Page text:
Many believe that the condemnations of idolatry in the Bible is simply about taking somebody other than God and his revelation, his word, as authority or as who knows best.

In that light, even if the being worshipped did exist and could hear prayers, even if the worshipper was not deliberately adoring something of wood or stone or metal, it is idolatry if it is not a God.  If Catholicism has fake saints then it definitely violates the ban on idolatry.

When you go into a Roman Catholic Church you see images of Jesus and the saints. The faithful come up and kneel before them and adoring address prayers to them as if they were the beings they represented. They light candles before them and touch them as if to absorb some of the magical power they are thought to contain. Priests bless the images to make them vehicles of divine power. This reminds one of witches putting magical power into occult tools such as magic wands and pentacles before they can be used in religious rites.

St Thomas Aquinas THE theologian of Roman Catholicism endorsed idolatry as in statue worship and it is definitely idolatry to honour the likes of him as a saint. He said that statues of Jesus can be worshipped like God:

"The honour given to an image reaches to the prototype, i.e. the exemplar. But the exemplar itself--namely, Christ--is to be adored with the adoration of latria; therefore also His image. Consequently the same reverence should be shown to Christ's image as to Christ Himself. Since, therefore, Christ is adored with the adoration of latria, it follows that His image should be adored with the adoration of latria. Whereas we give the adoration of latria to the image of Christ, Who is true God, not for the sake of the image, but for the sake of the thing whose image it is." The Church made him a saint and an idolater cannot be a saint and canonisation is supposedly infallible so this passage is the teaching of the Church and part of what makes the Church the Church.

The Catholic Church claims that its ecumenical councils are infallible when they intend to be. The infallible Council of Trent recommended idolatry in its catechism while claiming to utilize the authority of God, “It is lawful to have images in the church and to give honour and worship unto them. Images are put in churches that they may be worshipped.”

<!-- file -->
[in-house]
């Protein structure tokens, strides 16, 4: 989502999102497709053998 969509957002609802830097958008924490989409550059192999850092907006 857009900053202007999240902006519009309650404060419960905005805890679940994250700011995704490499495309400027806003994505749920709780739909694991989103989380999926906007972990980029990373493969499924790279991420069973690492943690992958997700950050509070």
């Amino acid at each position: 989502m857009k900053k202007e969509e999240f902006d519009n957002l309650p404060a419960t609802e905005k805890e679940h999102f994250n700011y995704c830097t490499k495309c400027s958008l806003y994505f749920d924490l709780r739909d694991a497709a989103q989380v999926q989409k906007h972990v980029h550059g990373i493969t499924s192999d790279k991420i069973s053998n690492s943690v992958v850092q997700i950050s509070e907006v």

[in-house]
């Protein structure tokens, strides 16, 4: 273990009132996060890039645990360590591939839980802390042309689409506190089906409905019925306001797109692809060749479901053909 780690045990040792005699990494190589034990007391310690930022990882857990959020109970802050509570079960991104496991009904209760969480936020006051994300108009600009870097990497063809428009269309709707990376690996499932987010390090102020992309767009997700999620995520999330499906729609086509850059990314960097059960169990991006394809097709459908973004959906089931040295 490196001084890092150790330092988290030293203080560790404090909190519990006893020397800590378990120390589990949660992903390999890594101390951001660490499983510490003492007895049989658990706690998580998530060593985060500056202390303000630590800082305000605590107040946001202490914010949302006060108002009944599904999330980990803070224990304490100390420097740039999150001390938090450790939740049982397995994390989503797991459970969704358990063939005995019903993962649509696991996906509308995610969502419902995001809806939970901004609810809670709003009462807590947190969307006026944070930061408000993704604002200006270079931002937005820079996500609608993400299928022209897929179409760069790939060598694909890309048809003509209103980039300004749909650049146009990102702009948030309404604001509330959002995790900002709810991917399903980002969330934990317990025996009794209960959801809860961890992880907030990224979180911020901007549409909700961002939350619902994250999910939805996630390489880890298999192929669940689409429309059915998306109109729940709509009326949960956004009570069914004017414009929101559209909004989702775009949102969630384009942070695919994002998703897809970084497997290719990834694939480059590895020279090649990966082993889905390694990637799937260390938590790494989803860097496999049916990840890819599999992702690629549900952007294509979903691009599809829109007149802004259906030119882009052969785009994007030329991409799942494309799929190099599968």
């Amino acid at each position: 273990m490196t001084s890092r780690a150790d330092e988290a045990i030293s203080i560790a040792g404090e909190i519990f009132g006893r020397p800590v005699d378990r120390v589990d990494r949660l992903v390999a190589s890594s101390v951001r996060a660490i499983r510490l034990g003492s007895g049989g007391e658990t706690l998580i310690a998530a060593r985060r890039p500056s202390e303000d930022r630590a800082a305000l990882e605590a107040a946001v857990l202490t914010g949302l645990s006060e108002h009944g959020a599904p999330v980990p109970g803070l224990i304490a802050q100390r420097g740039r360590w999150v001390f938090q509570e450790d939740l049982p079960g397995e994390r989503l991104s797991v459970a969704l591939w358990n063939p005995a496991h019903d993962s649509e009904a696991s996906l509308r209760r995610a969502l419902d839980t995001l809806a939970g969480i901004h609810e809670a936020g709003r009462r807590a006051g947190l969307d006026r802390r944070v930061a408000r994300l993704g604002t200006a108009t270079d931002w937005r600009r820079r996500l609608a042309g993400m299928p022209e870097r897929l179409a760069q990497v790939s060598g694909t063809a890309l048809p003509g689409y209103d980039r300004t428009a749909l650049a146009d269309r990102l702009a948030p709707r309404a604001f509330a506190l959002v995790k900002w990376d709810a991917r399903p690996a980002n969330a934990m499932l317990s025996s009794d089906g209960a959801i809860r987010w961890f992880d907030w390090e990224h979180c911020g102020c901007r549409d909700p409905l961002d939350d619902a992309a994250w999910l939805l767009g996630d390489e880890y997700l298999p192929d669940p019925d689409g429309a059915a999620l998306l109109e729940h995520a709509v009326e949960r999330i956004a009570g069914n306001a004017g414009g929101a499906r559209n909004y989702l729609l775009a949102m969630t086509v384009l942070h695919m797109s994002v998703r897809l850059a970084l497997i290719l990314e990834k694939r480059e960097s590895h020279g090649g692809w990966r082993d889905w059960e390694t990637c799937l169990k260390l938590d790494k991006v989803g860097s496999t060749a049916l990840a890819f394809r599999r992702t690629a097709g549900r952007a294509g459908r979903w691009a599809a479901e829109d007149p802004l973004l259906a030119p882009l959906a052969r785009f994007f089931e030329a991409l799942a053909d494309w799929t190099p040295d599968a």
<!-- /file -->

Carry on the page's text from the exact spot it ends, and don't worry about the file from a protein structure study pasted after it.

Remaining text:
Session 25 decreed, "The images of Christ and of his Virgin Mother and of other saints are to be kept and retained especially in Churches. And a due honour and veneration is to be given to them. This is not that any divinity or power is believed to be in them, for which they are to be honoured, or that any prayer can be said to them, or that any trust can be placed in them as was done by the pagans in former days who put their confidence in idols but because the honour that is bestowed on them goes to the original which they picture and represent. Therefore by the images we kiss, and before which we uncover our heads or kneel, we worship Christ and we venerate his saints whose likeness they stand for" (page 235, THE FAITH OF OUR FATHERS, James Cardinal Gibbons, Forty Ninth Edition, John Murphy and Co Publishers, Baltimore, London, New York, 1897 (TAN Books keep this book in print).

The Catholic Church prays to the blood of Christ. In the prayer called Anima Christi, it prays, “Blood of Christ inebriate me”. And even, “Water from the side of Christ wash me.”
The Catholic Church prays, “O Sacred Heart of Jesus, I place all my trust in thee”.

In the Creed of Pope Pius IV, Catholics are told to say, “I most firmly assert that the images of Christ, of the Mother of God, Ever Virgin, and also of the saints may be had and retained, and that due honour and veneration are to be given them” (page 10, Why I am not a Roman Catholic).

In the Summa of St Thomas, it is written that Catholics must give an image of Jesus the same honour and worship that God gets for Jesus is God (III, 25:3,4). He said that the image should be adored with the adoration due to God. Pope Leo XIII commanded that the schools of philosophy must conform to St Thomas’ teaching.


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